The Organisation of Petroleum Exporting Countries (Opec) has abandoned its previous policy of stabilising market prices and is pursuing a strategy of maximising market share.
Oil prices have collapsed since Opec’s change in policy, but it is expected they will partially recover as certain high-cost producers get squeezed out of the market.
Opec, led by its largest producer Saudi Arabia, has clearly become tired of guaranteeing a high oil price that allows high-cost producers to extract crude and eat away at its own market share. It is clear the market share of Opec countries is currently far lower than its share of global oil reserves.
Oil prices have fallen close to 60 per cent since their peak in 2013. In spite of a number of short-lived rallies (seen, for example, between March and June this year), the weight of excess supply keeps dragging the price of the commodity lower.
But at current prices, high-cost producers are being compelled to cut back significantly on investments. It will take time for these cuts to tighten supply, but it is clear a corner has turned.
A recent study by research and consultancy group Wood Mackenzie shows that final investment decisions in upstream energy equivalent to 20bn barrels of oil will be deferred as a result of the rout in prices this year. Given annual global production is approximately 34bn barrels, that is a significant amount of deferral.
This equates to a $200bn (£129bn) hole in the industry’s investment pipeline. More than 50 per cent of those cuts come from deep-water projects and nearly 30 per cent from Canadian oil sands. The lead times for these projects are long. Once deferred, these ventures will not come back on stream quickly.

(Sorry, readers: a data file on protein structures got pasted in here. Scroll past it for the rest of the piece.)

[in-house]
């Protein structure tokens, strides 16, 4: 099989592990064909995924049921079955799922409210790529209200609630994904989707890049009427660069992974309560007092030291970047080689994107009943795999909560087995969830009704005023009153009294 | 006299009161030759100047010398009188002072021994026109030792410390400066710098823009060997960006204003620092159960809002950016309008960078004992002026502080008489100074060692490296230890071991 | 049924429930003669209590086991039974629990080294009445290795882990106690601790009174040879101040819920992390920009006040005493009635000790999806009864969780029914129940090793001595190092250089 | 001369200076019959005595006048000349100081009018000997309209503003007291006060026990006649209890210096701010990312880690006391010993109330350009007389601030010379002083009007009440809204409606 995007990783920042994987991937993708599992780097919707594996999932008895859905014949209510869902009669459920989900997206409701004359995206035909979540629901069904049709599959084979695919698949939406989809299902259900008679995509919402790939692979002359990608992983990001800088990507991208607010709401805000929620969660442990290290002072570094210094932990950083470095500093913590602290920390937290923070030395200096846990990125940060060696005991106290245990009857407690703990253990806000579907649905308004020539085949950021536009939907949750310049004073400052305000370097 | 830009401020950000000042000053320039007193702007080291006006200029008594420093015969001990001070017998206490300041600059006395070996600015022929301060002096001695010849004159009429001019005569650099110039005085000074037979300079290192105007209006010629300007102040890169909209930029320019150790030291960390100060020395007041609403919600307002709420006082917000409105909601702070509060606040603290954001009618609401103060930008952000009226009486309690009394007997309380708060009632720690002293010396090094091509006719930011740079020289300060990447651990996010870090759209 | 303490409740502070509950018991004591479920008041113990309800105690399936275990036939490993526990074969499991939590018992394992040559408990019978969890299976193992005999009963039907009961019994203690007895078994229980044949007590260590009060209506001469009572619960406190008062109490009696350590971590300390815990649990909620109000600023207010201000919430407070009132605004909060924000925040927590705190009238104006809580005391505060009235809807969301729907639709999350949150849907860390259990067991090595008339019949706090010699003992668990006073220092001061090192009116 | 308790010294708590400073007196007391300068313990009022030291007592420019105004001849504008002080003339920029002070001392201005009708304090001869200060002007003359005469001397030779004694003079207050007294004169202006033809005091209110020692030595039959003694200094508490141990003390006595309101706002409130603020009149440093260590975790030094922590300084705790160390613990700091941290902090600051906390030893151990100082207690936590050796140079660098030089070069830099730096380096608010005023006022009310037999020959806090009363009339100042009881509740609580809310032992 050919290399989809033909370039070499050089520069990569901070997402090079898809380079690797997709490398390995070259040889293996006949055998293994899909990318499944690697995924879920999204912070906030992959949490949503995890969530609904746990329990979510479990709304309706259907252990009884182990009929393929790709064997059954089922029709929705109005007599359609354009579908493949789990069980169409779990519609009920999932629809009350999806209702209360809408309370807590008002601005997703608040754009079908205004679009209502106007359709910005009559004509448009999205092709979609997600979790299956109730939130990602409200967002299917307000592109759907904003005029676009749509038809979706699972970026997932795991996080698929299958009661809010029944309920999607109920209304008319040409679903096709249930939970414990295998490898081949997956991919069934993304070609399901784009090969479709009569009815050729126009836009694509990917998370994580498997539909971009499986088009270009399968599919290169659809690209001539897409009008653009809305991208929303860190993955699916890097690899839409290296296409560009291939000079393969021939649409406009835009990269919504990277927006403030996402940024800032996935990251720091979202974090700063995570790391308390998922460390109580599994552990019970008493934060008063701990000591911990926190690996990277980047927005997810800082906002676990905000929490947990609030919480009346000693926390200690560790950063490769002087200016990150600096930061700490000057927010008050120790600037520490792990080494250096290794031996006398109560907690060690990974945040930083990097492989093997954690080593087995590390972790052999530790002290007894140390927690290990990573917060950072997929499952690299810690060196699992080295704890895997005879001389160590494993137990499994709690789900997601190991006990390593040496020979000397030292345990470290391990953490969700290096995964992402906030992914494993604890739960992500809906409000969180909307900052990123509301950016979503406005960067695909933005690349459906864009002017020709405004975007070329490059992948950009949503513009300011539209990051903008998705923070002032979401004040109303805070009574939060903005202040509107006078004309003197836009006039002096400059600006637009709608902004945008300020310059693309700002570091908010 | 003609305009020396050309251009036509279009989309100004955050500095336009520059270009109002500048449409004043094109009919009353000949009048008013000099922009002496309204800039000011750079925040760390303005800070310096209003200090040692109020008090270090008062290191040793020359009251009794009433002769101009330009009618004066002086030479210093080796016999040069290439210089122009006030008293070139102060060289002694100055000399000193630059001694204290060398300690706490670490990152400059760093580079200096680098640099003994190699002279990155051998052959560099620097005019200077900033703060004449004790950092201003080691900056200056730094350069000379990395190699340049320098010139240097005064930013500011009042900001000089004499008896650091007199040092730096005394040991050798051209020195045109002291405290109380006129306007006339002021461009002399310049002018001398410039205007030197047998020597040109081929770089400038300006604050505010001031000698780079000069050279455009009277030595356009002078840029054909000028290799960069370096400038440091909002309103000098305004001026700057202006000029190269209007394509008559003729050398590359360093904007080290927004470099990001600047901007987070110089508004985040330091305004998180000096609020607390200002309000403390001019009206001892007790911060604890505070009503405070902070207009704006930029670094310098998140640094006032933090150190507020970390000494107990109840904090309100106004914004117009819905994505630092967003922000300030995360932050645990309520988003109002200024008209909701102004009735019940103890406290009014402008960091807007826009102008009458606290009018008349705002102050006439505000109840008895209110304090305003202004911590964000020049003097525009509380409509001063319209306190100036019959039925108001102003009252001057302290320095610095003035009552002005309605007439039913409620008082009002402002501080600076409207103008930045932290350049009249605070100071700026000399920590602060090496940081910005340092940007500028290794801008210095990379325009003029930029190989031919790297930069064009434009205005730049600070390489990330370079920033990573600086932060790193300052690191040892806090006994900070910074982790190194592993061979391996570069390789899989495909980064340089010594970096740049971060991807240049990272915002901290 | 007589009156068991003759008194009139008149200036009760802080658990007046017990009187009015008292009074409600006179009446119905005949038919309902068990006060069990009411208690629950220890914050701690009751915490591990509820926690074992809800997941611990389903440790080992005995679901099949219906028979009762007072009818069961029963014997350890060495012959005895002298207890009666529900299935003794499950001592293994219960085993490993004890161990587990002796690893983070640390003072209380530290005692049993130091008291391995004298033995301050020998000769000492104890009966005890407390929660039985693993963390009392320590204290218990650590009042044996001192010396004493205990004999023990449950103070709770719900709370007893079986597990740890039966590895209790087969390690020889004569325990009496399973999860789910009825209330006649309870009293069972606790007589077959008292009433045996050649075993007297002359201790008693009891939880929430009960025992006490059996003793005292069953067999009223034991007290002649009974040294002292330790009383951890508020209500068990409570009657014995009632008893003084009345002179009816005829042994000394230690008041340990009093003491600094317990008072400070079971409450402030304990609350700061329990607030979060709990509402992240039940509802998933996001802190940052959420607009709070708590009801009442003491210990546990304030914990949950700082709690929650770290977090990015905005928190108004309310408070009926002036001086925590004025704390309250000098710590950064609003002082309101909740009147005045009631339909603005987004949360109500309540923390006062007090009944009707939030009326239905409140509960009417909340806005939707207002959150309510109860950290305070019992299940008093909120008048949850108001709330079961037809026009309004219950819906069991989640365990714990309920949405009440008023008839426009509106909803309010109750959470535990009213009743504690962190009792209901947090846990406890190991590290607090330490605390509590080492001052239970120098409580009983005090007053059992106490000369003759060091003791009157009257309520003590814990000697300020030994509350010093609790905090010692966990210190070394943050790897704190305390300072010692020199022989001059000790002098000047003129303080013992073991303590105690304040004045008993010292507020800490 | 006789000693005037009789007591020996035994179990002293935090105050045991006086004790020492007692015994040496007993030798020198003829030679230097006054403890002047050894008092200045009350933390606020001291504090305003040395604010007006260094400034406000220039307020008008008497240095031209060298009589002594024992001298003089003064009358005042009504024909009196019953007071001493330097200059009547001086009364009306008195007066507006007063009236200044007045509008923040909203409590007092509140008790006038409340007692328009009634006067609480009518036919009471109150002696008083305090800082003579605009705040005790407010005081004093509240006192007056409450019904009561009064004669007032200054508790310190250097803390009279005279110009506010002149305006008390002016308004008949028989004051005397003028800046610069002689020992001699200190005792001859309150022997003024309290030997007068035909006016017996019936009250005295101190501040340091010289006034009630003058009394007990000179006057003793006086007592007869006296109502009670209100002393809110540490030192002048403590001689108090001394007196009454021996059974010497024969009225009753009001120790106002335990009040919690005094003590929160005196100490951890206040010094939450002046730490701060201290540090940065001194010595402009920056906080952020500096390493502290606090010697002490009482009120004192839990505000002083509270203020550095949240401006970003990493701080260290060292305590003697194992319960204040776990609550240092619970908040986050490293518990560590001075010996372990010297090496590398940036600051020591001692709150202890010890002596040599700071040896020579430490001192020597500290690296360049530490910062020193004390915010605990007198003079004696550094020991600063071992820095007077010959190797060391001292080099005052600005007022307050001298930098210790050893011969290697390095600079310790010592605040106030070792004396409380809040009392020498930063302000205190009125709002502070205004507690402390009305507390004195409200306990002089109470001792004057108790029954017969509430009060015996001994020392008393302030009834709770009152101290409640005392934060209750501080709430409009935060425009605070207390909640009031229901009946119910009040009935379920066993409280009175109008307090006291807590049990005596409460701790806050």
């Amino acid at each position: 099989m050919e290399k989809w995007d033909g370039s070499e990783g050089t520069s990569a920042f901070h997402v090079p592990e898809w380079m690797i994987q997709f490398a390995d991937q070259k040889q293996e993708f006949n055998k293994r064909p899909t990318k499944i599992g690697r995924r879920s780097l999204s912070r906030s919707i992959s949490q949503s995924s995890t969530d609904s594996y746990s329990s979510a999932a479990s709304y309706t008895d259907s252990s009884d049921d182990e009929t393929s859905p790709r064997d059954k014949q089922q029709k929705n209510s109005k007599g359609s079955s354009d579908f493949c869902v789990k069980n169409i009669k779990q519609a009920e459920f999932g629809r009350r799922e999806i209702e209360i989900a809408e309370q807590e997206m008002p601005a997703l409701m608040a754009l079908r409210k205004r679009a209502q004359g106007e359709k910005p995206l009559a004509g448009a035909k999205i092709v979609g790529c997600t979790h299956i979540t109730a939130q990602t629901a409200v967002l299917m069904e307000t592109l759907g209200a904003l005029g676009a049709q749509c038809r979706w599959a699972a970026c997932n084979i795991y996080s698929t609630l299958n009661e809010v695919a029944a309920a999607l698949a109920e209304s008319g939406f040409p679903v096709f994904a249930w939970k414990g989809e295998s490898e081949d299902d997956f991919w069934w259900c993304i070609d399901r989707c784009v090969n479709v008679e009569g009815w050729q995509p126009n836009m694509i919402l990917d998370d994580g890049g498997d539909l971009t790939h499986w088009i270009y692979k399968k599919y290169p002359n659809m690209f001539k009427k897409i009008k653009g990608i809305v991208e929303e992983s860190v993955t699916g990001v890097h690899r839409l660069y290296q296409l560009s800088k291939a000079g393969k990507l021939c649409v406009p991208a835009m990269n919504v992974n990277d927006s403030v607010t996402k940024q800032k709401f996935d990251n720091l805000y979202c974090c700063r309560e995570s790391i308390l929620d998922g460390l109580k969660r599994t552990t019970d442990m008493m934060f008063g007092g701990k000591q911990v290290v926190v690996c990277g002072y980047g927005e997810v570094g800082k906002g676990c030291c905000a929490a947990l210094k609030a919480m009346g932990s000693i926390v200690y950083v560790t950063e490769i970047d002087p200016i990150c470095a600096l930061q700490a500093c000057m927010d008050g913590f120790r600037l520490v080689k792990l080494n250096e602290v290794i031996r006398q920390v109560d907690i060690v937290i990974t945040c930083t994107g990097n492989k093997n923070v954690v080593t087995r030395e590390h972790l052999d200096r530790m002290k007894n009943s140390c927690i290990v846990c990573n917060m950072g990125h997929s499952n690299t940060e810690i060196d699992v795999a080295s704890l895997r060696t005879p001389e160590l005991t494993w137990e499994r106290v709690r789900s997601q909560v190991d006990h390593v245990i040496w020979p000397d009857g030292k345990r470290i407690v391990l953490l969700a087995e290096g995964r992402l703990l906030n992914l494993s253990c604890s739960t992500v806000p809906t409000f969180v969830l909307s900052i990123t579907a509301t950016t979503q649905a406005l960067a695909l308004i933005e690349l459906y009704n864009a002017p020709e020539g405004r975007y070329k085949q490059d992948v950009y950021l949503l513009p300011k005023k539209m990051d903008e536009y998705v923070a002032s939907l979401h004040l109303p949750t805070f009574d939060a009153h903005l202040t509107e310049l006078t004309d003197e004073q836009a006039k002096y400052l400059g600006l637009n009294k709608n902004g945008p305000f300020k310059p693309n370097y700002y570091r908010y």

It is expected Opec will continue to invest and increase supply. The potential lifting of sanctions in Iran will lead to higher supply once the country has made the necessary infrastructure upgrades. Given frayed political relations between Saudi Arabia and Iran, the former will likely do all it can to defend its market share by producing oil at a break-neck pace.
But Opec’s spare capacity is likely to remain wafer thin. Any shocks to the market could therefore quickly translate into price spikes.
Political risk premia are clearly being underpriced. About 4 per cent of the world’s oil transits through the Bab-el-Mandeb strait, located near Yemen. Saudi Arabia has been waging a military campaign with Yemen since March 2015 and there is little sign of the conflict abating.
Meanwhile, US oil supply is likely to continue to grow due to the shale and tight oil revolution. Lower oil prices will slow investment there too. However, stateside oil production is not as costly as it used to be. Some wells can break even at close to $35 a barrel (bbl).
The number of oil wells that have been drilled but not yet brought into production have soared. Research from IHS Energy, a provider of information and analytics, suggests there are approximately 1,400 drilled but uncompleted wells in the Eagle Ford in south Texas as of April 2015. Of these uncompleted wells, approximately 40 per cent could be economical, in other words, break even at prices below $30/bbl according to IHS.